2015 downing of Metrojet Flight 9268

On 31 October 2015 Metrojet Flight 9268 mysteriously dropped out of the sky over the Sinai Peninsula killing all 224 passengers on board. It was an international chartered passenger flight, operated by Russian airline Kogalymavia (branded as Metrojet), following departure from Sharm el-Sheikh International Airport, Egypt, en route to Pulkovo Airport, Saint Petersburg, Russia. The aircraft, an Airbus A321-231, was carrying mostly tourists, there were 219 Russian, four Ukrainian, and one Belarusian.

Church of Saints Peter & Paul bombing

On 11 December 2016, an explosion occurred next to the Saint Mark’s Coptic Orthodox Cathedral complex in Cairo, at the Church of Saints Peter & Paul. The cathedral is the seat of the Coptic Orthodox Pope, in Cairo’s Abbasia district. The explosion killed as many as 29 people, mostly women and children, and injured many more. The Islamic State of Iraq and the Levant claimed responsibility.

Red Sea resort attacks

On 8 January 2016, two suspected militants, armed with a melee weapon and a signal flare, allegedly arrived by sea and stormed the Bella Vista Hotel in the Red Sea city of Hurghada, stabbing two foreign tourists from Austria and one from Sweden.[ (Early reports incorrectly stated that the victims were one German and one Danish national.) One of the attackers, 21-year-old student Mohammed Hassan Mohammed Mahfouz, was killed by the security personnel. The other attacker was injured. The Islamic State of Iraq and the Levant claimed responsibility.

On 14 July 2017 Abdel-Rahman Shaaban, a former university student from the Nile Delta region, swam from a public beach to each of two resort hotel beaches at Hurghada on the Red Sea and stabbed five German and one Czech tourists, all women, killing two German women. The perpetrator shouted that the Egyptian hotel personnel who gave pursuit after that stabbings at the second beach should “Stay back, I am not after Egyptians.”

Palm Sunday bombings at St. George’s Church in Tanta and St. Mark’s Cathedral in Alexandria

On Palm Sunday 9 April 2017, explosions occurred in St. George’s Church in Tanta and St. Mark’s Cathedral in Alexandria. 30 people were killed at St. George’s and 17 at St. Mark’s

Minya Coptic Christian bus attack

On May 26, 2017, masked gunmen opened fire on a convoy carrying Egyptian Coptic Christians in Minya, Egypt, killing at least 28 and injuring 26.

Bombing in Giza region

On 28 December 2018, three Vietnamese tourists and an Egyptian tour guide were killed after a roadside bomb struck a tourist bus in the Giza region near Cairo. At least 11 people were wounded.

For South African Citizens Abroad

Although the SA Department of International Relations and Cooperation ( have not issued specific warnings about travel to Egypt, some other countries do: and

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25 SA tourists involved in Egypt bus explosion on their way home


The bulk of the South African tourists who were involved in a bus explosion near Egypt’s Giza Pyramids are heading back home.

The Department of International Relations and Cooperation (Dirco) said in a statement on Sunday night that 25 of the 28 South Africans will be returning to South Africa on Monday morning.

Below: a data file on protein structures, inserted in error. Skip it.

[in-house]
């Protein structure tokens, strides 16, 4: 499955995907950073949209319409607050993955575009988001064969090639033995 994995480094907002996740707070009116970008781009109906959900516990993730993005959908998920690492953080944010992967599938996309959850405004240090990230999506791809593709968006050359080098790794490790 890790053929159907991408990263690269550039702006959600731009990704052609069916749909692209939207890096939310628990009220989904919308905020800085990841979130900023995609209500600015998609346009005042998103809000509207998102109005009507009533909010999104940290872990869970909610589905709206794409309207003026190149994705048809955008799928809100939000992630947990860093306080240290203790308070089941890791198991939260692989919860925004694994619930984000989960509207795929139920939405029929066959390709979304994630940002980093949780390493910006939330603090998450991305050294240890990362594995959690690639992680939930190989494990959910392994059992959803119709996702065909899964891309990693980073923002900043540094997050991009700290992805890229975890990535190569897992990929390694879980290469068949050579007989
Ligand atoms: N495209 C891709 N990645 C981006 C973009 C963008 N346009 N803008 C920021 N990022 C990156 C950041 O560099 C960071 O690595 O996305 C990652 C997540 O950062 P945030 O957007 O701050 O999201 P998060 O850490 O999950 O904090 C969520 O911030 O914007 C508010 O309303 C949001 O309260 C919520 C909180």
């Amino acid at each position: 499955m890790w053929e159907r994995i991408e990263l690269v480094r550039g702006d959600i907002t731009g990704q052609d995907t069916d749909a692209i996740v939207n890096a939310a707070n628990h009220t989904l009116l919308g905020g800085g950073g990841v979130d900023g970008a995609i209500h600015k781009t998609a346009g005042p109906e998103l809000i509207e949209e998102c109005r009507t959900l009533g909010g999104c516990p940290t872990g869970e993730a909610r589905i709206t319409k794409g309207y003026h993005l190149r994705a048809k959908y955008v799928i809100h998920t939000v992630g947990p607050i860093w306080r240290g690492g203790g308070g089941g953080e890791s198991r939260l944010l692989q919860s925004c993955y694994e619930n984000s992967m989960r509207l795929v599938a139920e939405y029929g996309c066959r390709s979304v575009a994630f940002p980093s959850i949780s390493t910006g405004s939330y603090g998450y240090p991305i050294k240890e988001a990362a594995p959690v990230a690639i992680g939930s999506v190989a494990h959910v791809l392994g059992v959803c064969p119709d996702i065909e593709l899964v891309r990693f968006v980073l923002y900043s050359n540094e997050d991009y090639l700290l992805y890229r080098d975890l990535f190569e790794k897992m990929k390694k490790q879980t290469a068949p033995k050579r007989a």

AFP reported that 17 people were injured when an explosion rocked a tourist bus near Egypt’s Giza Pyramids, according to officials.

The wounded included three South African tourists and Egyptians, officials reportedly said on Sunday. There were no reports of deaths. Read More at

Travel advisories for South Africans: Although the SA Department of International Relations and Cooperation ( do not generally issue warnings about travel to specific countries, some other countries do:

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SA man accused of terror-related activities in Mozambique to appear in court

SOURCE: Mail & Guardian

According to department of international relations and cooperation spokesperson Ndivhuwo Mabaya, Andre Meyer Hanekom — a South African citizen — is expected to appear in a Mozambican court this month. He is accused of supporting and aiding terrorist activities in northern Mozambique.

According to media reports, Hanekom will appear alongside Tanzanian nationals Chafim Mussa and Adamu Nhaungwa Yanhgue.

The three have been accused of supporting a jihadist group that wanted to create an independent state in gas-rich Cabo Delgado region, according to Mozambican authorities.

News agency AFP reported that Hanekom was formally arrested in August after being seized by military personnel from a restaurant in Pamla. Known as ‘baba mzungo’ or “white father”, Hanekom was allegedly responsible for logistics in terror-related activities.

This is not Hanekom’s first appearance in Mozambican courts.
According to Mabaya: “He has appeared in court three or four times before.”

READ MORE: Mozambique’s mysterious insurgency

In October, Hanekom’s wife Francis petitioned the South African government and Mozambican police to work towards releasing her husband.  At the time, Francis had said her husband had been wrongfully arrested, and he was being framed.

In a Facebook post on Wednesday, Francis defended her husband, claiming that Hanekom’s arrest was because “influential people desire Andre’s property on the beach.”

“Lies will catch up, and those who laugh last, have the best laugh, after all,” she wrote. Hanekom’s daughter, Amanda, also posted on Facebook saying that the family planned to win the court case.